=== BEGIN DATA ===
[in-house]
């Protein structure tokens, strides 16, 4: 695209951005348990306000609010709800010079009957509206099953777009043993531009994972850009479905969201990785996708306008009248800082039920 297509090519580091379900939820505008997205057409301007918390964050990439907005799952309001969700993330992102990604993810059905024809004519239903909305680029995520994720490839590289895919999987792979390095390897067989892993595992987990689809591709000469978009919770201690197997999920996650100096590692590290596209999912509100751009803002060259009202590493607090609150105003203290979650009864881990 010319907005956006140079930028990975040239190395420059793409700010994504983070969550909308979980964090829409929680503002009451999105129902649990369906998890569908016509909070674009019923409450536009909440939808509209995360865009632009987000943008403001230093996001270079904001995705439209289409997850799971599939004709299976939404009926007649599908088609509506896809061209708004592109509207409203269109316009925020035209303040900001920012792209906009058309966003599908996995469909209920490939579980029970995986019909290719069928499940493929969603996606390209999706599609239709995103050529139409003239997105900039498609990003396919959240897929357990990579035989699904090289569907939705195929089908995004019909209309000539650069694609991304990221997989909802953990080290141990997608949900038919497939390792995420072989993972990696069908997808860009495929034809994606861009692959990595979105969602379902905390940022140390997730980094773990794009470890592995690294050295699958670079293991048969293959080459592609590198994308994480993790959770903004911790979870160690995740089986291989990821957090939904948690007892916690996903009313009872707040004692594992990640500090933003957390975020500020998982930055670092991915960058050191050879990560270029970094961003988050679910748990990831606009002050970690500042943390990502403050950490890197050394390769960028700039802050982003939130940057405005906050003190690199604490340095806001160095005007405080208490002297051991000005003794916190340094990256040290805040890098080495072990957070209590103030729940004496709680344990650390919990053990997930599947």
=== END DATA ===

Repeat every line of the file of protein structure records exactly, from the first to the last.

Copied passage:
[in-house]
């Protein structure tokens, strides 16, 4: 695209951005348990306000609010709800010079009957509206099953777009043993531009994972850009479905969201990785996708306008009248800082039920 297509090519580091379900939820505008997205057409301007918390964050990439907005799952309001969700993330992102990604993810059905024809004519239903909305680029995520994720490839590289895919999987792979390095390897067989892993595992987990689809591709000469978009919770201690197997999920996650100096590692590290596209999912509100751009803002060259009202590493607090609150105003203290979650009864881990 010319907005956006140079930028990975040239190395420059793409700010994504983070969550909308979980964090829409929680503002009451999105129902649990369906998890569908016509909070674009019923409450536009909440939808509209995360865009632009987000943008403001230093996001270079904001995705439209289409997850799971599939004709299976939404009926007649599908088609509506896809061209708004592109509207409203269109316009925020035209303040900001920012792209906009058309966003599908996995469909209920490939579980029970995986019909290719069928499940493929969603996606390209999706599609239709995103050529139409003239997105900039498609990003396919959240897929357990990579035989699904090289569907939705195929089908995004019909209309000539650069694609991304990221997989909802953990080290141990997608949900038919497939390792995420072989993972990696069908997808860009495929034809994606861009692959990595979105969602379902905390940022140390997730980094773990794009470890592995690294050295699958670079293991048969293959080459592609590198994308994480993790959770903004911790979870160690995740089986291989990821957090939904948690007892916690996903009313009872707040004692594992990640500090933003957390975020500020998982930055670092991915960058050191050879990560270029970094961003988050679910748990990831606009002050970690500042943390990502403050950490890197050394390769960028700039802050982003939130940057405005906050003190690199604490340095806001160095005007405080208490002297051991000005003794916190340094990256040290805040890098080495072990957070209590103030729940004496709680344990650390919990053990997930599947």